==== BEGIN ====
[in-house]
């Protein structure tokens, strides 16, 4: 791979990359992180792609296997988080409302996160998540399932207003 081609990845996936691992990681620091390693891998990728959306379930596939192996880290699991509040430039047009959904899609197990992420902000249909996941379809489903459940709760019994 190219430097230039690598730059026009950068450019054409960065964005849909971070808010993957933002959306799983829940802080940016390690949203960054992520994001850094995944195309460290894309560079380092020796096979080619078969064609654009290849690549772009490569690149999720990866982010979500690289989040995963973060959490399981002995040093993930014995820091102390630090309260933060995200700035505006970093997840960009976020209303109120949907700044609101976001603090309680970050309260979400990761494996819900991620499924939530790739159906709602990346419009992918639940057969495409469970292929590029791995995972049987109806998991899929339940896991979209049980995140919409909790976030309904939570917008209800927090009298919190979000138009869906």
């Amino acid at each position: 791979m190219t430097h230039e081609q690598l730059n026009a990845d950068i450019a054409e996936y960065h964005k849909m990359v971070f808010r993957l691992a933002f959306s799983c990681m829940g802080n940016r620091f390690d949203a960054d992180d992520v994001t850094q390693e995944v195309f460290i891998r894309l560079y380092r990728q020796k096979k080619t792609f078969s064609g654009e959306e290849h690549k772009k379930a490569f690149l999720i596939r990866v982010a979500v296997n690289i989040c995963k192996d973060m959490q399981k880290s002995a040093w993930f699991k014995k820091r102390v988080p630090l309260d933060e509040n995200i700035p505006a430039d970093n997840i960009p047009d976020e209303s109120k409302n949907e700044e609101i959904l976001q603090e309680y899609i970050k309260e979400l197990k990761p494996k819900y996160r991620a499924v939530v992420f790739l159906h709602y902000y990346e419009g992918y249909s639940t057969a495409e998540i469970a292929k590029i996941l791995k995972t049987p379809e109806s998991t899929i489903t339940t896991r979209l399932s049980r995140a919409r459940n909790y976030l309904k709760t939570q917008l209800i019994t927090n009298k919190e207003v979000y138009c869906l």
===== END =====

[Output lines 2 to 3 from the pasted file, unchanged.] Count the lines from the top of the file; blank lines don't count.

């Protein structure tokens, strides 16, 4: 791979990359992180792609296997988080409302996160998540399932207003 081609990845996936691992990681620091390693891998990728959306379930596939192996880290699991509040430039047009959904899609197990992420902000249909996941379809489903459940709760019994 190219430097230039690598730059026009950068450019054409960065964005849909971070808010993957933002959306799983829940802080940016390690949203960054992520994001850094995944195309460290894309560079380092020796096979080619078969064609654009290849690549772009490569690149999720990866982010979500690289989040995963973060959490399981002995040093993930014995820091102390630090309260933060995200700035505006970093997840960009976020209303109120949907700044609101976001603090309680970050309260979400990761494996819900991620499924939530790739159906709602990346419009992918639940057969495409469970292929590029791995995972049987109806998991899929339940896991979209049980995140919409909790976030309904939570917008209800927090009298919190979000138009869906």
């Amino acid at each position: 791979m190219t430097h230039e081609q690598l730059n026009a990845d950068i450019a054409e996936y960065h964005k849909m990359v971070f808010r993957l691992a933002f959306s799983c990681m829940g802080n940016r620091f390690d949203a960054d992180d992520v994001t850094q390693e995944v195309f460290i891998r894309l560079y380092r990728q020796k096979k080619t792609f078969s064609g654009e959306e290849h690549k772009k379930a490569f690149l999720i596939r990866v982010a979500v296997n690289i989040c995963k192996d973060m959490q399981k880290s002995a040093w993930f699991k014995k820091r102390v988080p630090l309260d933060e509040n995200i700035p505006a430039d970093n997840i960009p047009d976020e209303s109120k409302n949907e700044e609101i959904l976001q603090e309680y899609i970050k309260e979400l197990k990761p494996k819900y996160r991620a499924v939530v992420f790739l159906h709602y902000y990346e419009g992918y249909s639940t057969a495409e998540i469970a292929k590029i996941l791995k995972t049987p379809e109806s998991t899929i489903t339940t896991r979209l399932s049980r995140a919409r459940n909790y976030l309904k709760t939570q917008l209800i019994t927090n009298k919190e207003v979000y138009c869906l």